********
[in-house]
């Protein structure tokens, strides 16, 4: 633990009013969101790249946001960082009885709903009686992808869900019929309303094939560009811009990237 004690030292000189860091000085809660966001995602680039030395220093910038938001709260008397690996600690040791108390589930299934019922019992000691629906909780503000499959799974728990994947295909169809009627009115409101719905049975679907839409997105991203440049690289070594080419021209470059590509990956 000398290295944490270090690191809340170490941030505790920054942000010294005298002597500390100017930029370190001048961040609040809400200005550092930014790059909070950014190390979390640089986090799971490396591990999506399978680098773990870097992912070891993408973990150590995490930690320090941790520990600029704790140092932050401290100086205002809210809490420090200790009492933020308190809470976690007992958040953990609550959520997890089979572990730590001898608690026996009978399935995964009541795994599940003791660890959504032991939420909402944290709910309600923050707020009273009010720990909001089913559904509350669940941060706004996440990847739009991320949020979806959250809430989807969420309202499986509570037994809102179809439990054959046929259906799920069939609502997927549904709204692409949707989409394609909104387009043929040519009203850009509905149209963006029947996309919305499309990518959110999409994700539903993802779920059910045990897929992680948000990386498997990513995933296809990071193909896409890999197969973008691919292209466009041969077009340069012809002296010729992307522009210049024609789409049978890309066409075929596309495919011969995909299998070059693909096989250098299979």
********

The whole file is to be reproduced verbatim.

[in-house]
């Protein structure tokens, strides 16, 4: 633990009013969101790249946001960082009885709903009686992808869900019929309303094939560009811009990237 004690030292000189860091000085809660966001995602680039030395220093910038938001709260008397690996600690040791108390589930299934019922019992000691629906909780503000499959799974728990994947295909169809009627009115409101719905049975679907839409997105991203440049690289070594080419021209470059590509990956 000398290295944490270090690191809340170490941030505790920054942000010294005298002597500390100017930029370190001048961040609040809400200005550092930014790059909070950014190390979390640089986090799971490396591990999506399978680098773990870097992912070891993408973990150590995490930690320090941790520990600029704790140092932050401290100086205002809210809490420090200790009492933020308190809470976690007992958040953990609550959520997890089979572990730590001898608690026996009978399935995964009541795994599940003791660890959504032991939420909402944290709910309600923050707020009273009010720990909001089913559904509350669940941060706004996440990847739009991320949020979806959250809430989807969420309202499986509570037994809102179809439990054959046929259906799920069939609502997927549904709204692409949707989409394609909104387009043929040519009203850009509905149209963006029947996309919305499309990518959110999409994700539903993802779920059910045990897929992680948000990386498997990513995933296809990071193909896409890999197969973008691919292209466009041969077009340069012809002296010729992307522009210049024609789409049978890309066409075929596309495919011969995909299998070059693909096989250098299979």